Wonderful Engineering

Next Year Will Witness The World’s First Private Flight To Moon

Moon Express, a California-based venture has won the government approval to launch a mission beyond the orbit of the Earth. Express Moon has thus made history by becoming the first ever private enterprise to be cleared for such a mission.


Image Source: Moon Express


The company plans to land its robotic craft on the moon next year. A new era of spaceflight will begin with this historic decision. If the company succeeds in landing its spacecraft on the moon, it will receive a prize of $30 million from Google. The tech giant launched a competition named Google Lunar XPrize in 2007 whereby the company would award USD 30 million to the first private company to land on the moon.


Image Source: Moon Express


The company plans to mine the natural resources of the moon, valued trillions of dollars. As CNBC puts it:

“The moon is a treasure chest that has vast amounts of iron ore, water, rare Earth minerals and precious metals, as well as carbon, nitrogen, hydrogen and helium-3, a gas that can be used in future fusion reactors to provide nuclear power without radioactive waste.”

Apart from the other private forms, Moon Express will also be challenged by China as the country has already announced her plans of mining helium-3 on the moon. Helium 3 could transform the entire energy sector and is an invaluable resource.


Image Source: Moon Express


The news has also prompted the lawmakers to regulate the outer space exploration and introduce new laws.

The Commercial Space Launch Competitiveness Act was signed by Barack Obama in the last November. The Act allows the private companies the right to claim any materials they collect in the outer space.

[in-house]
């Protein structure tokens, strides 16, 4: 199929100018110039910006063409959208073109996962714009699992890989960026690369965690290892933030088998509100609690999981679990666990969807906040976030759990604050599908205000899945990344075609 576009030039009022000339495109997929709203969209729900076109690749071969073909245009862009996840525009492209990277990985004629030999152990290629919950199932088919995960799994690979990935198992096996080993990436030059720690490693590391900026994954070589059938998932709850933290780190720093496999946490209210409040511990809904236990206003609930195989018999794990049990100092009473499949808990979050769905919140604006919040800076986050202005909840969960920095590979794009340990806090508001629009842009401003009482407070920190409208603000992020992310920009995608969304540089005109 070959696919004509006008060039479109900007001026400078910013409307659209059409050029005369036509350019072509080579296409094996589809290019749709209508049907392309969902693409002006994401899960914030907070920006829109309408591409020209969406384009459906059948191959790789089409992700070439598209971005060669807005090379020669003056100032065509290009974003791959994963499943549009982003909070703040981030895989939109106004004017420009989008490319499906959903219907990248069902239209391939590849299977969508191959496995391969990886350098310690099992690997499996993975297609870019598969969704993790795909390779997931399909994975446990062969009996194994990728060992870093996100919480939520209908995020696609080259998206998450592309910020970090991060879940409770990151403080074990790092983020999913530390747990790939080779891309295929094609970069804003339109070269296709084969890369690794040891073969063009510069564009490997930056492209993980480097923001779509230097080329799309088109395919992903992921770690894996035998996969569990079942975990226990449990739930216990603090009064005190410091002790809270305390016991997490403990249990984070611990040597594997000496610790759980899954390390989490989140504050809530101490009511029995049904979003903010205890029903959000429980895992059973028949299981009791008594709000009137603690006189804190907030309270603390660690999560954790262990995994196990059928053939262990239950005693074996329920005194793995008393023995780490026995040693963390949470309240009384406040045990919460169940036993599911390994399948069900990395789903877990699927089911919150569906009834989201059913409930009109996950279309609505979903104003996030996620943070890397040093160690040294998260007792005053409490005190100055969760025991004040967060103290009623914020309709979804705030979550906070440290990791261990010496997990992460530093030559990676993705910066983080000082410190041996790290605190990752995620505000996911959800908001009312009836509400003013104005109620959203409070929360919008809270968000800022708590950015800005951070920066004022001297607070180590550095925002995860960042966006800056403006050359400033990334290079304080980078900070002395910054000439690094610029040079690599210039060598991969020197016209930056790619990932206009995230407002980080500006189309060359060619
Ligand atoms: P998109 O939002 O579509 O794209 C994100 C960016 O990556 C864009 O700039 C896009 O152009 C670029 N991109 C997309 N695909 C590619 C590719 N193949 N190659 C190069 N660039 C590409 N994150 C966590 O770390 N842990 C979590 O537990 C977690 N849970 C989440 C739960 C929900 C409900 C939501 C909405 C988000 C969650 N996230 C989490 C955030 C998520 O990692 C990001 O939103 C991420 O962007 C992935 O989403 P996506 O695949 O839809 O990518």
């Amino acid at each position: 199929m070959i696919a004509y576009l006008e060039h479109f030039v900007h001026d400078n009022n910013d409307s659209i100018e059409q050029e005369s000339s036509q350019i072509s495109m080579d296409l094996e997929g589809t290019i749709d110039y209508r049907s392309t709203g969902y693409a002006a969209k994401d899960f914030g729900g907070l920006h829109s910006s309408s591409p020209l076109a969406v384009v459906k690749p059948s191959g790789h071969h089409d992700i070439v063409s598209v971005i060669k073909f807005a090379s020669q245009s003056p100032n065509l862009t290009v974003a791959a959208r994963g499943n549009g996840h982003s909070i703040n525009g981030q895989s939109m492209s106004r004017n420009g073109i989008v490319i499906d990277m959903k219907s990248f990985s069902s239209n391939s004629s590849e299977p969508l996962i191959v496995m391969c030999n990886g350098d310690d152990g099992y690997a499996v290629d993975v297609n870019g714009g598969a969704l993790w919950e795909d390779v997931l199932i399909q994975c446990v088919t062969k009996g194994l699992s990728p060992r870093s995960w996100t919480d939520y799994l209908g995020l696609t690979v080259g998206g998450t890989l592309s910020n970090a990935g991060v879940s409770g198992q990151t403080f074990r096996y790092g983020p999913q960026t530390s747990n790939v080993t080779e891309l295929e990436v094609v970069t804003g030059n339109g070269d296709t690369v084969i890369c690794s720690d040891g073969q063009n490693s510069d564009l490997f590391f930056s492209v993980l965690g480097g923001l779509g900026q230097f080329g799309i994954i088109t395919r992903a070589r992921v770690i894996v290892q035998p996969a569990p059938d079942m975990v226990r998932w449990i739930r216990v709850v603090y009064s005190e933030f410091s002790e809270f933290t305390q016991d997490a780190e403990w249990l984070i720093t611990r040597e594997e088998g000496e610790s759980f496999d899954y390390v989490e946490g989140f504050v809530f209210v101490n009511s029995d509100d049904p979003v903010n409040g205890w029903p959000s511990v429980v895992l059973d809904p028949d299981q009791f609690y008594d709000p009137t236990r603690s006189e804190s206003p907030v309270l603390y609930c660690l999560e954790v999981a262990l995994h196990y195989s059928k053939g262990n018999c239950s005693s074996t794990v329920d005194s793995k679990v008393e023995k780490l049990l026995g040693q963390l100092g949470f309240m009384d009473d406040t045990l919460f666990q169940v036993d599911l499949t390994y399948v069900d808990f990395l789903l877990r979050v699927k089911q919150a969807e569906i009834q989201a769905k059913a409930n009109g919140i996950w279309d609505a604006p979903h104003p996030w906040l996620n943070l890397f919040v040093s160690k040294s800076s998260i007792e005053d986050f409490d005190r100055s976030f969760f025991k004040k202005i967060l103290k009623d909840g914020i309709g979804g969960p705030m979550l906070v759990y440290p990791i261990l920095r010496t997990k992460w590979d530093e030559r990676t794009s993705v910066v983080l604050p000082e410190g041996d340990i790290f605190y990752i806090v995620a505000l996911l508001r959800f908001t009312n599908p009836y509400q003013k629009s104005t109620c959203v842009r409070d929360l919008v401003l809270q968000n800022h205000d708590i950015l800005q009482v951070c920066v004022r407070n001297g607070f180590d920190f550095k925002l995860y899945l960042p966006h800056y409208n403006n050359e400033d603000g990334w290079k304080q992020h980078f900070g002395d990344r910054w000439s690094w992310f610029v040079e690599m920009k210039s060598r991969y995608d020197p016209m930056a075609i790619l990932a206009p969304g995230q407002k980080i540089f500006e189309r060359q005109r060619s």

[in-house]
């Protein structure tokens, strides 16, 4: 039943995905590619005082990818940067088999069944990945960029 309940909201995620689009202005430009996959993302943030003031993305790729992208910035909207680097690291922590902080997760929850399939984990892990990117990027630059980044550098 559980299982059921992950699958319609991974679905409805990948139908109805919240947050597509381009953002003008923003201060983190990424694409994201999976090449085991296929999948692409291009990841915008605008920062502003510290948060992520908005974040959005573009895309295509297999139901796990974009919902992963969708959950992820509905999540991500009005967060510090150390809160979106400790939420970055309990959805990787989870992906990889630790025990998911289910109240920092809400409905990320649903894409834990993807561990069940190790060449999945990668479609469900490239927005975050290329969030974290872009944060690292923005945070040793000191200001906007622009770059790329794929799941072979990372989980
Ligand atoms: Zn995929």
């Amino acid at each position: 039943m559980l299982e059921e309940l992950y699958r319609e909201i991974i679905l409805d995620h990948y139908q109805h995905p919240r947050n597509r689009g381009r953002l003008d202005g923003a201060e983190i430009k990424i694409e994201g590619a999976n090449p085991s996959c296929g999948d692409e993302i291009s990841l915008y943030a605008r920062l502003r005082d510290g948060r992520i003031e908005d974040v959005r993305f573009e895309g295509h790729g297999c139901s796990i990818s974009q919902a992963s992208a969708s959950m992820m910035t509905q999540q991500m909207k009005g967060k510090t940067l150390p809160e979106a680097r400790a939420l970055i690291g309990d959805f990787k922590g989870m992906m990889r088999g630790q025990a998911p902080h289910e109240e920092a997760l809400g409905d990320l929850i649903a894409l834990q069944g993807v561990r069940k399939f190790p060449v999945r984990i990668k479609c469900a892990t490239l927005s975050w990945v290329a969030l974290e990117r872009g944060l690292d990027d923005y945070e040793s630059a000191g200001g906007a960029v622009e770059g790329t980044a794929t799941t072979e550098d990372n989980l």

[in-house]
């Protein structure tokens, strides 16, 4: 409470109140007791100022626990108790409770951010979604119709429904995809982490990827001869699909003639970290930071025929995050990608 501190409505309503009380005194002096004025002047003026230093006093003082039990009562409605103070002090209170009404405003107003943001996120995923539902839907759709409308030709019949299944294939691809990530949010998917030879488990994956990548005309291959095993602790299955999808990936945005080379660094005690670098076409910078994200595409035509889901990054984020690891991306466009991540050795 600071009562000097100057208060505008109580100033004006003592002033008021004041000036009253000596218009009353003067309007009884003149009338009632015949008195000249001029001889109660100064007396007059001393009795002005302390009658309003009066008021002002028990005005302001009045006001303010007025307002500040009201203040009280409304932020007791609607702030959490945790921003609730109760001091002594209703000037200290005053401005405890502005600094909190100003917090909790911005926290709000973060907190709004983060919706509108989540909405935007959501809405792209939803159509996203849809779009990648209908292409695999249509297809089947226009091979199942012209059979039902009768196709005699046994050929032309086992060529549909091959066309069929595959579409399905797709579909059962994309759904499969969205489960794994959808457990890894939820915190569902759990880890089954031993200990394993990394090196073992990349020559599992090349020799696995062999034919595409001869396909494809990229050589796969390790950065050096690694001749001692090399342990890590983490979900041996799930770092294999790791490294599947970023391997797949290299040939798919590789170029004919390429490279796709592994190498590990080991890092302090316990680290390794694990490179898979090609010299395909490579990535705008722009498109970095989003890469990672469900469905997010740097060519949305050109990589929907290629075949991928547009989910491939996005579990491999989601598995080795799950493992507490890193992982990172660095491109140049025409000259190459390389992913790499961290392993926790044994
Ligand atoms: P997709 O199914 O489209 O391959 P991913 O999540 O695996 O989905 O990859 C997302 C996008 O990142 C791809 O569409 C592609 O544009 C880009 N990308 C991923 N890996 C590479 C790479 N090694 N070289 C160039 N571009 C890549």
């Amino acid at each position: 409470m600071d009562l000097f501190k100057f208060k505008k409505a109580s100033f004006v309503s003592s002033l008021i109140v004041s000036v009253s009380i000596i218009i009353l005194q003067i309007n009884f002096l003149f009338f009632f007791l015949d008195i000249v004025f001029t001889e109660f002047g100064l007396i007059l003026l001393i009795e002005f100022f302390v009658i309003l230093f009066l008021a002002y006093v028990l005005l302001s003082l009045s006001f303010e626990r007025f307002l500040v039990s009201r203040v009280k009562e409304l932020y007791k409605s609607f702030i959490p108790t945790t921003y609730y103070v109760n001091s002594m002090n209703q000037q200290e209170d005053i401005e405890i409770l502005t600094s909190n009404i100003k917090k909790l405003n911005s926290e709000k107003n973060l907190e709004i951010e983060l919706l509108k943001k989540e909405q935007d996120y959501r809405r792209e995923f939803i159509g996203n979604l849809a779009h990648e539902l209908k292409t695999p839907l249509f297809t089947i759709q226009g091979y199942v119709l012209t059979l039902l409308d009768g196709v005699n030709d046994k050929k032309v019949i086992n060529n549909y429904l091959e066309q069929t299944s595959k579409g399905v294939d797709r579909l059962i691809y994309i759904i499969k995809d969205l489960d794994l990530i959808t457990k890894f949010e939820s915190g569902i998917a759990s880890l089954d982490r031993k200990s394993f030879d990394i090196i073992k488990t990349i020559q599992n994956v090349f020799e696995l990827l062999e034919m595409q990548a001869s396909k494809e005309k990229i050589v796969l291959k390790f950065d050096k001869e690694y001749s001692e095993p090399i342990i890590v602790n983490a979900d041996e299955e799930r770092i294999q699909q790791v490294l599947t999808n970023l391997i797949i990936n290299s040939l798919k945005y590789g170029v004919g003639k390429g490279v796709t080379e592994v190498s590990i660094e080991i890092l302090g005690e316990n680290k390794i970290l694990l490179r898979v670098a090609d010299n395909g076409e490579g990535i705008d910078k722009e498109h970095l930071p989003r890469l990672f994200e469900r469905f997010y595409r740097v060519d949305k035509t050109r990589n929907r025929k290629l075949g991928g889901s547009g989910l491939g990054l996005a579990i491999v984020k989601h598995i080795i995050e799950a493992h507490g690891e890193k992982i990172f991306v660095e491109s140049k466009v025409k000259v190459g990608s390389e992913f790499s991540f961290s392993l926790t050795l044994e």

Image Source: Moon Express


It is noteworthy to mention here that the US is a signee of the Outer Space Treaty, an agreement signed by the 104 countries in 1967 to authorise the government control over space missions. Thus, US will have to define the regulatory laws very soon. Moon Express CEO Bob Richards said:

“The great news was there is a regulatory process in the works. The bad news is we had zero confidence that the regulatory framework would be ready in time for our mission in 2017. Ironically you had a great ‘space resources’ act that says you can own what you get, but we’re in a situation where you can’t launch to go get it.”

Until the new laws are finalised, Moon Express and the U.S. government have reached a temporary arrangement that would allow the private firm to complete its mission as long as the Federal Aviation Administration is kept in the loop. The firm will have to respect the lunar missions of the other countries, both present and past.

“Don’t do wheelies over Neil’s footprint,” Richards said laughingly.

Following Moon Express, SpaceX will launch its Mars mission in 2018, and Bigelow Aerospace plans to open space hotels by 2020. The laws for outer space missions couldn’t come soon enough.